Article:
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At this year’s virtual Cable-Tec Expo, four prominent themes have emerged throughout the online panels and technical presentations:

    1. Cable broadband networks have performed incredibly well during the COVID-19 pandemic, with minimal outages and minimal complaints from customers.
    2. Despite the reliability, there is a clear and pressing need to dramatically improve upstream bandwidth.
    3. Cable operators’ future is one of business, infrastructure, and service convergence, with their DOCSIS networks serving as the platform for fixed-mobile convergence on a large scale.
    4. Convergence at all levels will be driven in part by the evolution of a common control and management plane across all networks and services.

I’ve dealt with the first two topics earlier this year in multiple blog posts and articles. Those two themes will certainly continue to evolve and have an impact on cable operator spending and strategic priorities for their access networks for the next year.

With this blog, I do want to spend some time considering the overall impact of convergence on cable operators’ long-term strategic plans, especially when it comes to their desire to become both fixed and mobile network operators.

The FCC’s auction of 3.5GHz CBRS licenses, which concluded in August, yielded few surprises when it came to the leading purchasers of the spectrum. Verizon and Dish Network led all bidders in terms of money spent, with Comcast, Charter, and Cox rounding out the top 5. Other major cable bidders included Mediacom, Midcontinent Communications, Shentel, and Cable One.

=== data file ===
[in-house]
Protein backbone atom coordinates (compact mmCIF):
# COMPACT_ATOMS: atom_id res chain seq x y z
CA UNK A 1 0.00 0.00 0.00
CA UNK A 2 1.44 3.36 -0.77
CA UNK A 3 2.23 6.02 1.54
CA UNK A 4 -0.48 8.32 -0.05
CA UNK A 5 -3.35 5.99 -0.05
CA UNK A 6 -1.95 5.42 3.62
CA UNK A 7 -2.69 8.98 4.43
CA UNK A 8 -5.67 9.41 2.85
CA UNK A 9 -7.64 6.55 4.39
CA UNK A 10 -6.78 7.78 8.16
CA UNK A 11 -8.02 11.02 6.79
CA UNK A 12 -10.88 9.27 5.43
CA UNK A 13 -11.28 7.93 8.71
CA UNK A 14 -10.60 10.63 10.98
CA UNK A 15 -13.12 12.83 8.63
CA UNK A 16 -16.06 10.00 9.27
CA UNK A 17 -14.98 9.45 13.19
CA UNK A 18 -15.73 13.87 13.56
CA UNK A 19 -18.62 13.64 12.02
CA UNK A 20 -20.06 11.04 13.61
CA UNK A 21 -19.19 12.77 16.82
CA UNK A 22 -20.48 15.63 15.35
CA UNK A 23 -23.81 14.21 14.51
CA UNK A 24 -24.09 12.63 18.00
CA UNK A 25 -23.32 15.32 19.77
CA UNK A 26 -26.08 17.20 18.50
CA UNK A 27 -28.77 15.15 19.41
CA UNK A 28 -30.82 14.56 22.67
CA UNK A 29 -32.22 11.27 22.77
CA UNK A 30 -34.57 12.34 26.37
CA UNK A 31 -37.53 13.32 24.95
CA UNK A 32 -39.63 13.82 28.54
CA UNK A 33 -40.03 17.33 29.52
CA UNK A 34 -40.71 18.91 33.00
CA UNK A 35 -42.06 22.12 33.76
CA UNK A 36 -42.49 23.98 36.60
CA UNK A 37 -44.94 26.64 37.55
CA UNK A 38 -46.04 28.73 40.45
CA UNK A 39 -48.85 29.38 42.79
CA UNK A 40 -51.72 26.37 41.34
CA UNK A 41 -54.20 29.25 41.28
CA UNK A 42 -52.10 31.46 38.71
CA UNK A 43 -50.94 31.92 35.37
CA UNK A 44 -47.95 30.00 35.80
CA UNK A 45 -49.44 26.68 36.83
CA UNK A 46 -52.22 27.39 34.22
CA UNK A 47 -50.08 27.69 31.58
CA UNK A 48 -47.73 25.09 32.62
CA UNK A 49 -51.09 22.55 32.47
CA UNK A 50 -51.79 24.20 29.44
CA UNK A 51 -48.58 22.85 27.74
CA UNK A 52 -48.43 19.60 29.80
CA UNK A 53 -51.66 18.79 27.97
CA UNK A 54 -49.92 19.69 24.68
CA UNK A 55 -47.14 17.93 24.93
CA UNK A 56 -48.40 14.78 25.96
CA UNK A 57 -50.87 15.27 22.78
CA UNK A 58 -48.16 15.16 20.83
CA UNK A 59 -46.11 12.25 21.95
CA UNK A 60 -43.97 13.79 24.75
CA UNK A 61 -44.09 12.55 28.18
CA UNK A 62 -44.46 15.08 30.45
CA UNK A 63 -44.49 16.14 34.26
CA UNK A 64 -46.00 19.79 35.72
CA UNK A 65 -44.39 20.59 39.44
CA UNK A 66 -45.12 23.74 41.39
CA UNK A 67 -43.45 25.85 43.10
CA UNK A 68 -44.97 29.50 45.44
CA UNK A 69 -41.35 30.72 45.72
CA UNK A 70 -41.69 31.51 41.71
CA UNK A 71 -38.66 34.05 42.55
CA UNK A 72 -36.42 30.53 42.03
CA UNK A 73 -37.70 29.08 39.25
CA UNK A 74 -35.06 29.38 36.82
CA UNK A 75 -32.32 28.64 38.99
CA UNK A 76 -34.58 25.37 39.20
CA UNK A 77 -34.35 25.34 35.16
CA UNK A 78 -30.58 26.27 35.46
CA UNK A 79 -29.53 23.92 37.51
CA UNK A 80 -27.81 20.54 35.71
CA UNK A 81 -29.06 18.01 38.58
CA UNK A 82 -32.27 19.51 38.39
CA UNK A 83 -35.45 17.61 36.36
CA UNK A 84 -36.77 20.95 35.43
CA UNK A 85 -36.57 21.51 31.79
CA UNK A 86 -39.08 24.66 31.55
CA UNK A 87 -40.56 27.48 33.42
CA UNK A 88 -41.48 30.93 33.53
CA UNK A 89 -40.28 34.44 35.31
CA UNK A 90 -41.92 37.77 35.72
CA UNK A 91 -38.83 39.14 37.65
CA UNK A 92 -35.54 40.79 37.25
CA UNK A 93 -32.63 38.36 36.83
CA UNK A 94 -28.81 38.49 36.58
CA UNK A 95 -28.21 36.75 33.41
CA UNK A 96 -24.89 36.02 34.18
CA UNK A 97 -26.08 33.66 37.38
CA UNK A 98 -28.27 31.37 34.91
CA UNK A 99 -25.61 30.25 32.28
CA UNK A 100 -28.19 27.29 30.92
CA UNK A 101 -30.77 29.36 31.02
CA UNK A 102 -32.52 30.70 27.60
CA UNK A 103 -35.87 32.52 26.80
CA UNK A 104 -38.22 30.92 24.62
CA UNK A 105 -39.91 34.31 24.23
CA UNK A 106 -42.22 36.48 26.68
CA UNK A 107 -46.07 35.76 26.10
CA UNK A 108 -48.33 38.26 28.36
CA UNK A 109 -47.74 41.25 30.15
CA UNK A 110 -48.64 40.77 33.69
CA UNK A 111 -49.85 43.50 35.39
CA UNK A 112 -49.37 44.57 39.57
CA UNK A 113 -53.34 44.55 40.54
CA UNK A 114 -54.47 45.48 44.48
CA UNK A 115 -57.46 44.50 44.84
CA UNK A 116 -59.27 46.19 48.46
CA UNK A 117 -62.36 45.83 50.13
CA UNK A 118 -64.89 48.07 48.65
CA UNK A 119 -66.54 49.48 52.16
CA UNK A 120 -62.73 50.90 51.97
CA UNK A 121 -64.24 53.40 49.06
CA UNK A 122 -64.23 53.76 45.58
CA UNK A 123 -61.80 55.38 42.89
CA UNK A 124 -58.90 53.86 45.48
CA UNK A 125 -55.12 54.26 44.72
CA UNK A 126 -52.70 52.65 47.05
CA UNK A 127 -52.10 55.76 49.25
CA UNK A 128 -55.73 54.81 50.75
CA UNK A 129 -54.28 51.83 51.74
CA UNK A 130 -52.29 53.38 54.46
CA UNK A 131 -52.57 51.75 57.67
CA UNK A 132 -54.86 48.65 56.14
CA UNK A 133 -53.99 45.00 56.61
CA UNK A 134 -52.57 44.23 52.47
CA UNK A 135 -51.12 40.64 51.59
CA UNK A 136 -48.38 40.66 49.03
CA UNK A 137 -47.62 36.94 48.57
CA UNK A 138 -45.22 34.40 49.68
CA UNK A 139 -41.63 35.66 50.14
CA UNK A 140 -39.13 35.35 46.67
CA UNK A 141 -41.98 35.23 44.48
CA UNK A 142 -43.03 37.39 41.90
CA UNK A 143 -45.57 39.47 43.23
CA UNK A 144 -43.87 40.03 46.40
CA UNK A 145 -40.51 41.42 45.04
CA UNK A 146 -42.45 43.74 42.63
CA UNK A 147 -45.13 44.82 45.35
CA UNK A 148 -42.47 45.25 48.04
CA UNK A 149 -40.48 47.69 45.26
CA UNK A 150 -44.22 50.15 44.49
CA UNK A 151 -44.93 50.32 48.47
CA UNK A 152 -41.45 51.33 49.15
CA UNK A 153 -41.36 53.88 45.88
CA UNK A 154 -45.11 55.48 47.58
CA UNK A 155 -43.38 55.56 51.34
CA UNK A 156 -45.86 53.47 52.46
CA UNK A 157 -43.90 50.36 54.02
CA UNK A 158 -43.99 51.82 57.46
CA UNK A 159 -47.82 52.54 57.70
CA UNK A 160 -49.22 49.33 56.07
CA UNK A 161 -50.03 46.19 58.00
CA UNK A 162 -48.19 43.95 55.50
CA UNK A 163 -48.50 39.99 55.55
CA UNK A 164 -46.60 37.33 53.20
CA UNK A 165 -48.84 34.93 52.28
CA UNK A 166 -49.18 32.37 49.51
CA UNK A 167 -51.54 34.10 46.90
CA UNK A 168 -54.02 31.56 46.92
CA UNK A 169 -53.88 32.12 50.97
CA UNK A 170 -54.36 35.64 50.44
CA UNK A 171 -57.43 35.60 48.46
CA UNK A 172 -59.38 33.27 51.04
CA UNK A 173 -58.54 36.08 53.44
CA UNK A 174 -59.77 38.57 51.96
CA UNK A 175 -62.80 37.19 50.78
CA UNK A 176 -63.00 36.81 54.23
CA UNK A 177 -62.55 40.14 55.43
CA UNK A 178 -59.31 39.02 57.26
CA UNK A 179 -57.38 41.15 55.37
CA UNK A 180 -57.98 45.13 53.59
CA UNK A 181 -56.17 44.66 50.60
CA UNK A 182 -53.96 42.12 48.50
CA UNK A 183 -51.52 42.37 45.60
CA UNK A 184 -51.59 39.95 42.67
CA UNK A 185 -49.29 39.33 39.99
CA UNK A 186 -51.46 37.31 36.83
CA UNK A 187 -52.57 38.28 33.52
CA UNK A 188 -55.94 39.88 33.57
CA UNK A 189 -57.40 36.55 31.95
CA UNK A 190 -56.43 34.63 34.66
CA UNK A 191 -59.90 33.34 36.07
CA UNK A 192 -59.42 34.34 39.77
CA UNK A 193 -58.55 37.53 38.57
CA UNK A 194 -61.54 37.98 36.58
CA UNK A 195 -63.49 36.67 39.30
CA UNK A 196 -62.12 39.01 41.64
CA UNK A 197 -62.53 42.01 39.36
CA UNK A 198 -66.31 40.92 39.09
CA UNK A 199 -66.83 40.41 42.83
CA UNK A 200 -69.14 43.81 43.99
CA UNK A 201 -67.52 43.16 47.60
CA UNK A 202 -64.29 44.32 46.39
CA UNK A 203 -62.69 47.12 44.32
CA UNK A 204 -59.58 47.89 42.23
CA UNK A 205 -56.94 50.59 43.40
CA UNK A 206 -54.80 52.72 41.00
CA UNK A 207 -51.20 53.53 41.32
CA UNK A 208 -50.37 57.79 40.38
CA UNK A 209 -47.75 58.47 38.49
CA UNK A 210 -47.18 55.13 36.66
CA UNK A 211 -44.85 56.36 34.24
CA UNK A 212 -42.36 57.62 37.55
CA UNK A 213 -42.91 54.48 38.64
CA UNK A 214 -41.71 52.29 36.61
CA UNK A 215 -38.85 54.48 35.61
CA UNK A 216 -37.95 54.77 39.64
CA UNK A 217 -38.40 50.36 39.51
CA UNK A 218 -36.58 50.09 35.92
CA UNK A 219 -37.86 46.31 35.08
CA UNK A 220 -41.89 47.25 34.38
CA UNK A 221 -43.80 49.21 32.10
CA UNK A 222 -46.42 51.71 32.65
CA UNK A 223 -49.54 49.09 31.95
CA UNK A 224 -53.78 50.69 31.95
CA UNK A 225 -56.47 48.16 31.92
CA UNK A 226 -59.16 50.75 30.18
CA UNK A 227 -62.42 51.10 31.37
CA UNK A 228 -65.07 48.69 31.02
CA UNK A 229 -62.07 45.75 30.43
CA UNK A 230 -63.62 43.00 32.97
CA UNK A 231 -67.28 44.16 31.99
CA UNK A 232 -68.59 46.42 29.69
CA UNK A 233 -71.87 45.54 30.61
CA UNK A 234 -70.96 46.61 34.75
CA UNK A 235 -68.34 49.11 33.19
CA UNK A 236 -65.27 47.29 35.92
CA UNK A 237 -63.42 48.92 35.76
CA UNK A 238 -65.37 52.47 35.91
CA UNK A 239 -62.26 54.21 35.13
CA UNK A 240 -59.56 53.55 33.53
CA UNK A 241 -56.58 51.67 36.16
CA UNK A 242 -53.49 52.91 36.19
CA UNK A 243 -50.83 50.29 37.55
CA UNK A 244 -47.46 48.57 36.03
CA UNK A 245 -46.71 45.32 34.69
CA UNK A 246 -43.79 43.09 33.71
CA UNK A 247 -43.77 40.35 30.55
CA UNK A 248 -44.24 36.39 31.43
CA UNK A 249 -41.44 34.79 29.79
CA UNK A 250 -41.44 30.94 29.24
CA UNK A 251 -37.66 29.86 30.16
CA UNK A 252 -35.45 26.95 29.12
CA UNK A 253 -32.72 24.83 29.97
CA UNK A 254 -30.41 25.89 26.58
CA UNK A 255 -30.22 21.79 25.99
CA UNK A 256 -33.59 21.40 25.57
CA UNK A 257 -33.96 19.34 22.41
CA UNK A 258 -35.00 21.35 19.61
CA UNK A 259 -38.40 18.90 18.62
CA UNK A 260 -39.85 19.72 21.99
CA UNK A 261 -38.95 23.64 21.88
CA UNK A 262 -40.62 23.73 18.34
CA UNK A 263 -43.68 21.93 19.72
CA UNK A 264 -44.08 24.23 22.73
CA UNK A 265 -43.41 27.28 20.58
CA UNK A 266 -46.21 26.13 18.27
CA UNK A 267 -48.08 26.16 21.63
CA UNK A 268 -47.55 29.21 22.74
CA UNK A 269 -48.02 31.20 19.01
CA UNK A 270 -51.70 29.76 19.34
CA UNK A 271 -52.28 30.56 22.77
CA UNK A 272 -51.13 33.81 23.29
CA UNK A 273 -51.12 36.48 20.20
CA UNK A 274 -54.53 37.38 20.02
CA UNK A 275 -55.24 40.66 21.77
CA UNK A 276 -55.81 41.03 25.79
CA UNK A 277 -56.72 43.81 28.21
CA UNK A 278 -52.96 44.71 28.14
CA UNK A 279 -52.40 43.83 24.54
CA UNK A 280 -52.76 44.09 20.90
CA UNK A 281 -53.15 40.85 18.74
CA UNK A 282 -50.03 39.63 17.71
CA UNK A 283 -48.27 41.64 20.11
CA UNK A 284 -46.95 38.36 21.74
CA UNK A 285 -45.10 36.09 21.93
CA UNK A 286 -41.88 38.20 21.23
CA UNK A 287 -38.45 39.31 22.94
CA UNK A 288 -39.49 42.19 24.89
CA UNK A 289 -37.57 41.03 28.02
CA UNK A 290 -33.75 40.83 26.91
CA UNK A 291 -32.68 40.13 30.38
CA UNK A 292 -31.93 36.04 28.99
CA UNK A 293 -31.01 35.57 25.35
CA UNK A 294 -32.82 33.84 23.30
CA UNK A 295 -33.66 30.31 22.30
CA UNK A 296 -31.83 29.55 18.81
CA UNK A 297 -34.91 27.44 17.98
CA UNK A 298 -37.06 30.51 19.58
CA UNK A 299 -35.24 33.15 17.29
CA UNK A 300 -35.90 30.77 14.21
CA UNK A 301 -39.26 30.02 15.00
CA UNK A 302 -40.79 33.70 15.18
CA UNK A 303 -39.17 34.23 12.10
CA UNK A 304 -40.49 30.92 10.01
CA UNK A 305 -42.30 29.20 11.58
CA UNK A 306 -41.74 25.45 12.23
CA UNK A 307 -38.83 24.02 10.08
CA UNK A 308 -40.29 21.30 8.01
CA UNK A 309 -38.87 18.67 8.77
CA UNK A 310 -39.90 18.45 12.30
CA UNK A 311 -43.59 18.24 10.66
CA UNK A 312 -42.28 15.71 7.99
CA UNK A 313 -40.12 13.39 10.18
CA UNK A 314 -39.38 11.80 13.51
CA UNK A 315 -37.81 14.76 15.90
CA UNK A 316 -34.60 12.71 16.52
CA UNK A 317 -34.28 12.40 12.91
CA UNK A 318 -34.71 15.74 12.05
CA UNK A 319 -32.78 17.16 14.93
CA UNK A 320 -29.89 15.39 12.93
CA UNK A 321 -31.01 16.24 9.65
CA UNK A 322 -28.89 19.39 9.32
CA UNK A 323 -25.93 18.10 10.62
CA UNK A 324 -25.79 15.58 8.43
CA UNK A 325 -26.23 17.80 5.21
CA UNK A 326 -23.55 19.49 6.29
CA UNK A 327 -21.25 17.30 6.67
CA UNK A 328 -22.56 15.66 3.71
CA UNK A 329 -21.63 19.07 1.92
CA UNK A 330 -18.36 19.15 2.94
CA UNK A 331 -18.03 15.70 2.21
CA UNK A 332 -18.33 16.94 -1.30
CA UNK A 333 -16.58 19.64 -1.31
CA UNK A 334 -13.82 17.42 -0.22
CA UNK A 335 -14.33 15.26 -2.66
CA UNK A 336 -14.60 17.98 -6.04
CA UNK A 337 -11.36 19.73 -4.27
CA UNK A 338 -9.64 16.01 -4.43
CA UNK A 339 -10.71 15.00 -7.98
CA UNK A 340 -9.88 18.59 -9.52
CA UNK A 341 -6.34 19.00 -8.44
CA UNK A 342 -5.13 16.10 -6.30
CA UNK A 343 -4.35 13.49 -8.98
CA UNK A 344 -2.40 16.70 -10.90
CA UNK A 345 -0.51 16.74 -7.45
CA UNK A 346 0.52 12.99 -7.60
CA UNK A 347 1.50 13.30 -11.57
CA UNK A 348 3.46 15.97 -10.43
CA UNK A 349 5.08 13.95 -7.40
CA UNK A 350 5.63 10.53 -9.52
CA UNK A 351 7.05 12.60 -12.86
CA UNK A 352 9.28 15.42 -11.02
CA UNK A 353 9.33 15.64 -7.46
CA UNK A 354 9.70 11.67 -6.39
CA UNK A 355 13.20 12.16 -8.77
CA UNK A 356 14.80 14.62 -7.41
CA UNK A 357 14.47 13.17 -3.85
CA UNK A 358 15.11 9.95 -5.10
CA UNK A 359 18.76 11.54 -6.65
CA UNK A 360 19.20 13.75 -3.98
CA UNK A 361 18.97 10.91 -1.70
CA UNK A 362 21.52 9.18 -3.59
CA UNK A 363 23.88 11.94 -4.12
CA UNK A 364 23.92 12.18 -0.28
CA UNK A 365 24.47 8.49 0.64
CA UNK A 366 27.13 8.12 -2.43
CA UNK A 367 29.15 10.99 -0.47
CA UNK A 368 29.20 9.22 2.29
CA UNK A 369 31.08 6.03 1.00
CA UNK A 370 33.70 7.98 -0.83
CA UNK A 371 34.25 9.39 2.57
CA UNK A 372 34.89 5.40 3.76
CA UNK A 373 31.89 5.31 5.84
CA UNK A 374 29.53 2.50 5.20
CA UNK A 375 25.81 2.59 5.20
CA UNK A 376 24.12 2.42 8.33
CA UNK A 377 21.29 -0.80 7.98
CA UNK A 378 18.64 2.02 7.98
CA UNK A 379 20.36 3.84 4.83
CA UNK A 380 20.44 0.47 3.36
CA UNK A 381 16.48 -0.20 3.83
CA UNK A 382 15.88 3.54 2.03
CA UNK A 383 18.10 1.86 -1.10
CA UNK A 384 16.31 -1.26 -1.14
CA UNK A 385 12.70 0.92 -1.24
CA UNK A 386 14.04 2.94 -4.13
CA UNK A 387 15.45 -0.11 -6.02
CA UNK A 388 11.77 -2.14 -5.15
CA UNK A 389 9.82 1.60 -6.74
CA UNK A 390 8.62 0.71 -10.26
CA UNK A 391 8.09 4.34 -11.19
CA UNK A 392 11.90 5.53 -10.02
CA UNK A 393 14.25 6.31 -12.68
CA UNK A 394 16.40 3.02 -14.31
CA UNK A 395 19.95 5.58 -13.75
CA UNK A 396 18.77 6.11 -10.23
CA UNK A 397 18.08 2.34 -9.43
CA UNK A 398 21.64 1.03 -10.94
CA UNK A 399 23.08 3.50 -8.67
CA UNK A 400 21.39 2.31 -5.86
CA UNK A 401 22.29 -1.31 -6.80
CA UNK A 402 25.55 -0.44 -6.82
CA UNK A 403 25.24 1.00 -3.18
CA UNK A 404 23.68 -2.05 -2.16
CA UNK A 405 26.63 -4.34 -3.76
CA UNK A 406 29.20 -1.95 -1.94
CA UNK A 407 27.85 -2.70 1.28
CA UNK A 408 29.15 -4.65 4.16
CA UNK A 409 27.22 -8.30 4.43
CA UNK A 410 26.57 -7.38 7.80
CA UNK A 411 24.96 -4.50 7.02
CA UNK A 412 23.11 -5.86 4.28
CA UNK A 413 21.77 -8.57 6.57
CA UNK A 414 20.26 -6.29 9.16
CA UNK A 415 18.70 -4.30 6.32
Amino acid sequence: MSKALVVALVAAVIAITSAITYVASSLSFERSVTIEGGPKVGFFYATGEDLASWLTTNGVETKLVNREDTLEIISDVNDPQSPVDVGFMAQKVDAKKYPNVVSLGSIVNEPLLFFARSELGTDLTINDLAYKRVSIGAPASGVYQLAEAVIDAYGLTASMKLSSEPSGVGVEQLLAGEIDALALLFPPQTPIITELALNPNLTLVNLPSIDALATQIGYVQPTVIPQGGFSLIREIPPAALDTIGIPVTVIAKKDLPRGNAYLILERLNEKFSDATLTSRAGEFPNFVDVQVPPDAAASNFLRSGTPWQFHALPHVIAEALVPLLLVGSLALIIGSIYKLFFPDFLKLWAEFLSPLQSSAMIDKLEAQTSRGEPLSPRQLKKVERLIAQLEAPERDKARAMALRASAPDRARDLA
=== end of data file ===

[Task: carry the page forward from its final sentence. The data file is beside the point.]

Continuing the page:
Comcast and Charter have been signaling for some time that they intend to build CBRS-based mobile networks in their existing cable footprints in an effort to reduce the amount of money they pay Verizon and other MVNO partners to use their networks. Their MVNO operations were always intended as a way to build a subscriber base and a brand in advance of owning their own wireless networks, even if that meant consistent EBITDA losses.

Cox, which had entered the wireless space a decade ago, only to exit after disappointing results, has signaled its intention to re-enter the wireless market through the purchase of a significant number of CBRS licenses across its cable footprint.

Finally, Cable One has taken an interesting approach, acquiring CBRS licenses but also making investments in two fixed wireless ISPs (WISPs) to provide coverage in rural and less dense areas surrounding its cable footprint.

Though they have no intention, at this point, of becoming national carriers, cable operators can certainly become competitive in their current markets, offering bundles of fixed and mobile services with the goal of reducing churn and stealing away some market share from their telco rivals.

Let’s not forget that the largest cable operators already have a very dense network of millions of Wi-Fi hotspots either through their own doing (Comcast’s Xfinity) or through their CableWiFi Alliance. Additionally, most cable operators have been deploying advanced Wi-Fi gateways in residential and small enterprise locations that typically reserve a single SSID for either open CableWiFi or Xfinity Wi-Fi subscriber access. These hotspots can very easily be turned into 5G small cells, expanding and amplifying mobile network access for their subscribers.

The dense network of hotspots and access points that the largest MSOs already have in place combined with the licensed CBRS spectrum that they have acquired should give them access to 150MHz of spectrum that they can reuse across a larger number of subscribers per individual access point.